Becoming an effective instructional leader requires a wide range of skills, knowledge and tasks, but in doing so, a principal can create a learning environment that is more effective. Students prosper, teachers prosper and schools prosper when headed by an effective leader who is willing to invest in her own leadership skills.
What Makes an Effective Leader?
An effective leader needs many qualities, but what it boils down to is setting goals and creating plans that will lead to those goals. Effective leaders communicate with others in their organization and field, from teachers to other principals to superintendents. They listen and consider all options, problems and scenarios and then form proactive plans that further their vision and help create a better learning environment. This doesn’t mean that effective leaders don’t take risks, but they know when they are taking a risk and have a plan for possible consequences.
Effective instructional leaders should have firm grasp of a variety of theories, practices and their own concepts and philosophies. Principals need to keep up to date with the practices of effective school systems, they must be well-versed in communication and speaking and have an understanding of how to best develop administrative systems. They should know their schools' curriculums, both in theory and in practice, and be aware of what those curriculums teach students. Because of this, principals also need a good understanding of their own educational philosophy, so that they know where they are reaching their goals and where they are falling short.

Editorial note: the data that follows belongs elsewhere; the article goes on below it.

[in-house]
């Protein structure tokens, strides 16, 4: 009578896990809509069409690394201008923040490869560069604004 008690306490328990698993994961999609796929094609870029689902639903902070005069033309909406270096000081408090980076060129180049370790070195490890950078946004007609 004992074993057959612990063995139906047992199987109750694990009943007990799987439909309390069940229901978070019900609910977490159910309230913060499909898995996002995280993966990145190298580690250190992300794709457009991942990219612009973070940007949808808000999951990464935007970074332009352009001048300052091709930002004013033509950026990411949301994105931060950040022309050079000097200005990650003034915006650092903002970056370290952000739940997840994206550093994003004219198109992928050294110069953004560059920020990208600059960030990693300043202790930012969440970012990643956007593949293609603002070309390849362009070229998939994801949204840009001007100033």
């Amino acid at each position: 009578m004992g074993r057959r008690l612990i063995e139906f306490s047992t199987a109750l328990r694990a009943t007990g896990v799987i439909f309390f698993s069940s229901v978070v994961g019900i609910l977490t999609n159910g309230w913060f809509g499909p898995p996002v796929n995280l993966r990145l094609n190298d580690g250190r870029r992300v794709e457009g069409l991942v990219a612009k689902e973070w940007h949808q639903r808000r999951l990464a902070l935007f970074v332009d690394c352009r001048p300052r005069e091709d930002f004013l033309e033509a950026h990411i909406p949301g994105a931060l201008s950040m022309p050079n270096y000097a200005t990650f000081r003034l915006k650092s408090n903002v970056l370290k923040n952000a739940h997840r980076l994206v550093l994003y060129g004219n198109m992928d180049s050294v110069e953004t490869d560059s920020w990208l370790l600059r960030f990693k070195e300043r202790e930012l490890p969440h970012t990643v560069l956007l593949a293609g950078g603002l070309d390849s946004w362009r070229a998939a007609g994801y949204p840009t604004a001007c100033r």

Principals should strive to be effective leaders, and this means the supervision and evaluation of instruction. Knowing how classes are being taught helps them to evaluate the learning environment and its effects on students. They must be aware of their staff’s strengths and weakness, so that they can offer resources to improve classwork and communication and create a positive learning climate.
Leadership requires interpersonal skills and the ability to communicate with a wide range of different people. Creating an effective teaching environment means knowing what different people and different levels need in order to do their jobs well. Instructional leaders must be able to set goals, create plans to reach those goals, and research and evaluate techniques and strategies to smooth the way. They must be able to make decisions when given a range of options and have problem-solving and conflict management skills to deal with any issues that arise on the way to their goals.